Share Email Print

Proceedings Paper

Manufacturing of the ZERODUR 1.5-m primary mirror for the solar telescope GREGOR as preparation of light weighting of blanks up to 4-m diameter
Author(s): Thomas Westerhoff; Martin Schäfer; Armin Thomas; Marco Weissenburger; Thomas Werner; Alexander Werz
Format Member Price Non-Member Price
PDF $17.00 $21.00

Paper Abstract

The 1.5 m primary ZERODUR® mirror of the solar telescope GREGOR incorporates 420 pockets at the backside for active cooling to avoid the thermal load impact of the sun deteriorating the observation. This design is also under consideration for the 2 m Indian Solar Telescope and for the 4.2 m European Solar Telescope (EST). The tip and tilt M5 mirror of the European Extremely Large Telescope (E-ELT) requires an even more demanding approach in light weighting. The approximately 3 m × 2.4 m elliptical flat mirror is specified to a weight of less than 500 kg. During the successful manufacturing of the GREGOR light weighted mirror, SCHOTT developed a systematic approach for processing such complex and long lead items which are capable for being up-scaled to a dimension of 4 m. In parallel SCHOTT has tested the machining of challenging aspect ratios of rib thickness and pocket height to prove the machinability of the E-ELT M5 design suggestions. The improved data on the bending strengths of ZERODUR® enable aggressive designs for light weighted 4 m class mirrors.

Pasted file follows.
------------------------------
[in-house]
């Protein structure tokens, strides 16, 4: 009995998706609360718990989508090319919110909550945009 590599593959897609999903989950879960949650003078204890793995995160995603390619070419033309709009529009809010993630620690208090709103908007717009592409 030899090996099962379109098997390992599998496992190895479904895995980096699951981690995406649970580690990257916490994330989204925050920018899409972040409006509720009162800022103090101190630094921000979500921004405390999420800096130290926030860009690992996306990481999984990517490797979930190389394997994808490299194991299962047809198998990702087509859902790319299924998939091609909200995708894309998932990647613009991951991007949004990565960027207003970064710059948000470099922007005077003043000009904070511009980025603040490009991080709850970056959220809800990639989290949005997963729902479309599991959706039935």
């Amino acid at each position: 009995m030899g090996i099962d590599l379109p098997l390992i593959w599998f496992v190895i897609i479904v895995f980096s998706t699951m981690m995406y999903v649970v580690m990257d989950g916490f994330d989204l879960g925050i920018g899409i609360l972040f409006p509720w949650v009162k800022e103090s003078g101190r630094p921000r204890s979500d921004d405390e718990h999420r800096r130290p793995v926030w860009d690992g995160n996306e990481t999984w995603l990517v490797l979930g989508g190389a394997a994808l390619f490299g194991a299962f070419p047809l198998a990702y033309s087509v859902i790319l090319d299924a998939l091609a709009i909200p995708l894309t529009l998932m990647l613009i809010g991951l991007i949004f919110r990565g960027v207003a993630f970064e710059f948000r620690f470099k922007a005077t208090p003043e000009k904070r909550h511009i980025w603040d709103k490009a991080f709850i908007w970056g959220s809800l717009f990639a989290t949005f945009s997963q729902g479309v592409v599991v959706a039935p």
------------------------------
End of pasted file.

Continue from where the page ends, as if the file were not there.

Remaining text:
Paper Details

Date Published: 19 July 2010
PDF: 9 pages
Proc. SPIE 7739, Modern Technologies in Space- and Ground-based Telescopes and Instrumentation, 77390M (19 July 2010); doi: 10.1117/12.856360
Show Author Affiliations
Thomas Westerhoff, SCHOTT AG (Germany)
Martin Schäfer, SCHOTT AG (Germany)
Armin Thomas, SCHOTT AG (Germany)
Marco Weissenburger, SCHOTT AG (Germany)
Thomas Werner, SCHOTT AG (Germany)
Alexander Werz, SCHOTT AG (Germany)

Published in SPIE Proceedings Vol. 7739:
Modern Technologies in Space- and Ground-based Telescopes and Instrumentation
Eli Atad-Ettedgui; Dietrich Lemke, Editor(s)

© SPIE. Terms of Use
Back to Top
Sign in to read the full article
Create a free SPIE account to get access to
premium articles and original research
Forgot your username?